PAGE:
Earlier tonight I went to a Diana Krall concert at the Hong Kong Exhibition Centre. The venue was a terrible choice and didn’t do justice to the Canadian talent. The concert hall, converted half-heartedly from a convention center, featured rows of cheap electric blue plastic chairs strung together on a flat concrete floor, which means half of my view was blocked by the balding head in front of me. To make things worse, less than a quarter of the space was used for the concert itself, making the troupe look like some garage band playing in an empty warehouse. No wonder international stars often snub Hong Kong and head straight to Tokyo and Singapore where they are treated with more respect. But enough griping about Hong Kong.
A true Canadian, Krall possesses an unassuming and understated stage persona. More remarkably, she seems truly happy with her life, which is more than what we can say about most celebrities these days. The chanteuse is happily married to fellow singer Elvis Costello and is a proud mother of two, a fact that she readily shared with the audience in her monologue after the opening act.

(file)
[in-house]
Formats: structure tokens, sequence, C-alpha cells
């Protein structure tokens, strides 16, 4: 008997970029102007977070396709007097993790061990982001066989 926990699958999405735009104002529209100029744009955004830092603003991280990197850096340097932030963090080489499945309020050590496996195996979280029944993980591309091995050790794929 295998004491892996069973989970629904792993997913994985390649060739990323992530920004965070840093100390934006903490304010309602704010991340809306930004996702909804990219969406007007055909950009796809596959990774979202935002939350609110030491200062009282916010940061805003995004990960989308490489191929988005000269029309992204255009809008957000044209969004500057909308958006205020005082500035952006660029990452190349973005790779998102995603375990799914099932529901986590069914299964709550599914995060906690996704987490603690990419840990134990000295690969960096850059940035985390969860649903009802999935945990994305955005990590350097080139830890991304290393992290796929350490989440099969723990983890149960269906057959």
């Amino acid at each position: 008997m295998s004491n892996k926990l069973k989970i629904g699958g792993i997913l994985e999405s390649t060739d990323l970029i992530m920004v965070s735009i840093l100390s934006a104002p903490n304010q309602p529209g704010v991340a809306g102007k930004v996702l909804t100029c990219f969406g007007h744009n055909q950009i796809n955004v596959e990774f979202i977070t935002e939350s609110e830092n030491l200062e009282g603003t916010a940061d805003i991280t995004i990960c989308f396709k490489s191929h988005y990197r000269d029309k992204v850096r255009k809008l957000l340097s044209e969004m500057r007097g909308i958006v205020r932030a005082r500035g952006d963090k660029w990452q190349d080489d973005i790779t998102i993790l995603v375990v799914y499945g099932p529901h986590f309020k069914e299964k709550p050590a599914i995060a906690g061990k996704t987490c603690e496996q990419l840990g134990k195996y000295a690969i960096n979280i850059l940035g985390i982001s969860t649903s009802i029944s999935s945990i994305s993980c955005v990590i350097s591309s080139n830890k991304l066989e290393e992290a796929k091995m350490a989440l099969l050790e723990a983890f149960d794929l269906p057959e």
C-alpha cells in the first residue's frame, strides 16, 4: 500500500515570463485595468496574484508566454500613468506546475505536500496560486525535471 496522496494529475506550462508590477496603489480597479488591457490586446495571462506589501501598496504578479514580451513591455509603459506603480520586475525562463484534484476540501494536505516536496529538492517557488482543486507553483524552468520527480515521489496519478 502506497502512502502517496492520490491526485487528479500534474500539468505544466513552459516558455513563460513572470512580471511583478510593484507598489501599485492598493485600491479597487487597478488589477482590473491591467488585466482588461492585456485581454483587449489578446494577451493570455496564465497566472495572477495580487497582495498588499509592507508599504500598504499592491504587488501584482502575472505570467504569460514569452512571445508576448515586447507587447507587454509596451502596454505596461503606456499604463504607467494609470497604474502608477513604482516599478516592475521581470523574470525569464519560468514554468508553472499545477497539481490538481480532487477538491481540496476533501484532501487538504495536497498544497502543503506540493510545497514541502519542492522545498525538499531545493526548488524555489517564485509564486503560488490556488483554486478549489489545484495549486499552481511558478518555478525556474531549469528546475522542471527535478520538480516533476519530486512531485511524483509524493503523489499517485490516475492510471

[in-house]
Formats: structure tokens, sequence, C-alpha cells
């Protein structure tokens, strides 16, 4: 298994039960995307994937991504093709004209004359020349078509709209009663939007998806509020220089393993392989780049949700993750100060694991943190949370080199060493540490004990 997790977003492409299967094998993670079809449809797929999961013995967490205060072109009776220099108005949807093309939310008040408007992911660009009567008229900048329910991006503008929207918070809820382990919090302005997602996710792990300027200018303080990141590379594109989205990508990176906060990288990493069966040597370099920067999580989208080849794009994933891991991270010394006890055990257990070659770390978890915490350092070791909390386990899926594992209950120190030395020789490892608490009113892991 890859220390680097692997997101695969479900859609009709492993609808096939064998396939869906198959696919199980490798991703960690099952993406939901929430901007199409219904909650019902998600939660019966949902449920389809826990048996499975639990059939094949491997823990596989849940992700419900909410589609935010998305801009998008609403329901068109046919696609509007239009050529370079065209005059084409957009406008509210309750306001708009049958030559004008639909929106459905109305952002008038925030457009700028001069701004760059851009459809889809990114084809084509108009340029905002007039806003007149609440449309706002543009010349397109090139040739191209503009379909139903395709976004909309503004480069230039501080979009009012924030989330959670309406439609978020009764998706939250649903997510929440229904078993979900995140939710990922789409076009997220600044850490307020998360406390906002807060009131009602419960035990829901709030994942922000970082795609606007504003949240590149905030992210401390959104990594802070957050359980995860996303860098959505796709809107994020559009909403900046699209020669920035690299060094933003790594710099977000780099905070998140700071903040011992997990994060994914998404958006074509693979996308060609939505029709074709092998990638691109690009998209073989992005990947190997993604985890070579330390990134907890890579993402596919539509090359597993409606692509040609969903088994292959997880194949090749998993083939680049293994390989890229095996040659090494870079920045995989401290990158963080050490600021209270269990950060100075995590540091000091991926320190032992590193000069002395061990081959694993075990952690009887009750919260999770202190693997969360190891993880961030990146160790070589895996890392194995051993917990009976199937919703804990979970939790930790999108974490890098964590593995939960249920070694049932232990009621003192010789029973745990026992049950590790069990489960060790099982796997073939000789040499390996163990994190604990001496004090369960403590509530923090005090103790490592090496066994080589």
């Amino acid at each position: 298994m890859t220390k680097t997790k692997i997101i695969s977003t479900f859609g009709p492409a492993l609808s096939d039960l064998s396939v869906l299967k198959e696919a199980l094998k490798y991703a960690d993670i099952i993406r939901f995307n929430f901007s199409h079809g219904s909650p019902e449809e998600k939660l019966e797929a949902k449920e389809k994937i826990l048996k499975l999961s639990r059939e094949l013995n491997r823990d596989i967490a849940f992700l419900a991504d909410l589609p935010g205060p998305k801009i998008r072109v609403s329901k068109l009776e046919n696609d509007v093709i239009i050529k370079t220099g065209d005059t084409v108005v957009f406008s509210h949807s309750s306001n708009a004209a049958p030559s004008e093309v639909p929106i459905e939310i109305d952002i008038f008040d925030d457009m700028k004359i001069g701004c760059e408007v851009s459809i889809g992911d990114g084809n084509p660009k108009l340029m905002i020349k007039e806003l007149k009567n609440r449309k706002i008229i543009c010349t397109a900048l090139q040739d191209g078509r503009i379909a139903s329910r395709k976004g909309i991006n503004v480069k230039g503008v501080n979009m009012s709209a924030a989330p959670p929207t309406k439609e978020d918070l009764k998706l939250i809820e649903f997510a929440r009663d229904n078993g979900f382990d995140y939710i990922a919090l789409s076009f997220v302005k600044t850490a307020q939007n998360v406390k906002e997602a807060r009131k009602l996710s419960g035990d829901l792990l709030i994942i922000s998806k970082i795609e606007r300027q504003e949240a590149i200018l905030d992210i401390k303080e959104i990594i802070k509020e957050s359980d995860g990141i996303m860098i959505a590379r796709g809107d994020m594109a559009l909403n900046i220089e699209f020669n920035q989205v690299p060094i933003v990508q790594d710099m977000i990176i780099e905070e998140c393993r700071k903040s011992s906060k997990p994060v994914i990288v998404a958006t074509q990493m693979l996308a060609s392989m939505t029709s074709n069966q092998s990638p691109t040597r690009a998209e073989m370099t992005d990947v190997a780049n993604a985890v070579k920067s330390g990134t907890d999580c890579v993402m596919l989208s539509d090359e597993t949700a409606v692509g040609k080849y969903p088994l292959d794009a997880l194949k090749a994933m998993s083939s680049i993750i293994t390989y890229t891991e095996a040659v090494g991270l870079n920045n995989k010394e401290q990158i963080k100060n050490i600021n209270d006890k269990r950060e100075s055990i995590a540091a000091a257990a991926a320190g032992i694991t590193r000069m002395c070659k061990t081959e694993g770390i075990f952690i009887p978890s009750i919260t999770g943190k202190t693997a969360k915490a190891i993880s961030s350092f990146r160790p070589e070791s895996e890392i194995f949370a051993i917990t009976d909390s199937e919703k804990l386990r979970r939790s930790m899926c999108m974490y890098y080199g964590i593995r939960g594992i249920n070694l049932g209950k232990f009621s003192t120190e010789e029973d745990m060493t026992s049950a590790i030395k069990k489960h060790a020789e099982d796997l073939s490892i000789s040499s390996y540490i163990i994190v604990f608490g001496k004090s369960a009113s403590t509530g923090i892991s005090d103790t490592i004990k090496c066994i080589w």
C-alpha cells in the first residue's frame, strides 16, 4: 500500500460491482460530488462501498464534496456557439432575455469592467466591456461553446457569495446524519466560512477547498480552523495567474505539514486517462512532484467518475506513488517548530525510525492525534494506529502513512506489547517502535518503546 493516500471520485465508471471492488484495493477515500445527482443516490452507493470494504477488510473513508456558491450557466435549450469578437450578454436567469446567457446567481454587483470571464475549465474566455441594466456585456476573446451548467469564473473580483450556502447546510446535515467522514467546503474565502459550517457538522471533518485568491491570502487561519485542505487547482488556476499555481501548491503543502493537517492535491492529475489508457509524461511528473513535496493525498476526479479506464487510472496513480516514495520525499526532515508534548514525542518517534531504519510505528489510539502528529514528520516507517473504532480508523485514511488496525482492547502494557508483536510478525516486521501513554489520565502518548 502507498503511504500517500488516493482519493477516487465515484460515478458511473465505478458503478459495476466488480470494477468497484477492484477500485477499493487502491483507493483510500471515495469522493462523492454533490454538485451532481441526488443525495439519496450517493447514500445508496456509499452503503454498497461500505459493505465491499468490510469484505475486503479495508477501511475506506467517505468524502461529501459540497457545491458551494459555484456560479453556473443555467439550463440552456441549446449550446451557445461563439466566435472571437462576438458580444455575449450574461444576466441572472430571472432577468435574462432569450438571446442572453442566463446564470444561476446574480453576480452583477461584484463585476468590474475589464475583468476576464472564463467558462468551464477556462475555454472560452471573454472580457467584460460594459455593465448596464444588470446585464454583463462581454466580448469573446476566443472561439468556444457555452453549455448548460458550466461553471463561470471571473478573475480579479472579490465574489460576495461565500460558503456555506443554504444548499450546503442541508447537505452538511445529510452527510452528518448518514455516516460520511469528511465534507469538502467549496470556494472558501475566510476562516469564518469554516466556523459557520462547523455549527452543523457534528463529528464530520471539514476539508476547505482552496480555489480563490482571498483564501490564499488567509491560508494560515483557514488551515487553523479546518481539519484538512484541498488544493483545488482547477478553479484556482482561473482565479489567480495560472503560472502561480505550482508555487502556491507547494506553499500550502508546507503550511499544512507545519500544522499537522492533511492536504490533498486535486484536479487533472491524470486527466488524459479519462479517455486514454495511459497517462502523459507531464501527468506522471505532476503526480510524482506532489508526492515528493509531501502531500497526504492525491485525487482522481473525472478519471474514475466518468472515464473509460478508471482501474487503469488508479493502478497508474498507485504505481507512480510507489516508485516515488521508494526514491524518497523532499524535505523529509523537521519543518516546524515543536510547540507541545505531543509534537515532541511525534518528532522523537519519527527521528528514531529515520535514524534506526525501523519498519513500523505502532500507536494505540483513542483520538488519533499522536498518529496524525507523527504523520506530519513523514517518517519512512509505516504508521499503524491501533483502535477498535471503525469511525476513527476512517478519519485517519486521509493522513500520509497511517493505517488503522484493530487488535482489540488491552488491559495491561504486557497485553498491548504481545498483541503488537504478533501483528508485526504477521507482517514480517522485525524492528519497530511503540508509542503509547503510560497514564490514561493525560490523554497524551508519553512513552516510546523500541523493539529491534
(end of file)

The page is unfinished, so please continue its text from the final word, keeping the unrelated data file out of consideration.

Krall’s post-bop, free jazz improvisation was exhilarating without being over-done. She also enjoyed great on-stage chemistry with her band, punctuating her singing with an occasional musical joke played on them and throwing them a wink or a smirk from time to time. With that silky-sooth, lazy-Sunday-morning contralto voice, it is easy to forget how good a pianist she really is. In fact, Krall started out as a jazz pianist before she left Vancouver for L.A. to take up singing.
Much to my delight, most of the numbers she chose for the evening were not taken from her studio-recorded albums, but rather from a separate songbook she performs only in live concerts, such as Joni Mitchell’s A Case of You and Gershwin’s S’Wonderful. In tonight’s performance, however, Krall left out several classic crowd-pleasers like Fly Me to the Moon and Billy Joel’s Just the Way You Are, songs that roused the audience to a frenzy in her 2001 concert in Paris. Her omission had no doubt disappointed many this evening.
If you don’t already own a Diana Krall album, you should pick up a copy of her Christmas album (released in 2005) from the record store before the holiday season begins. Lush, light-hearted and delightfully festive, it will be the only Christmas album you ever want to play at your holiday dinner parties.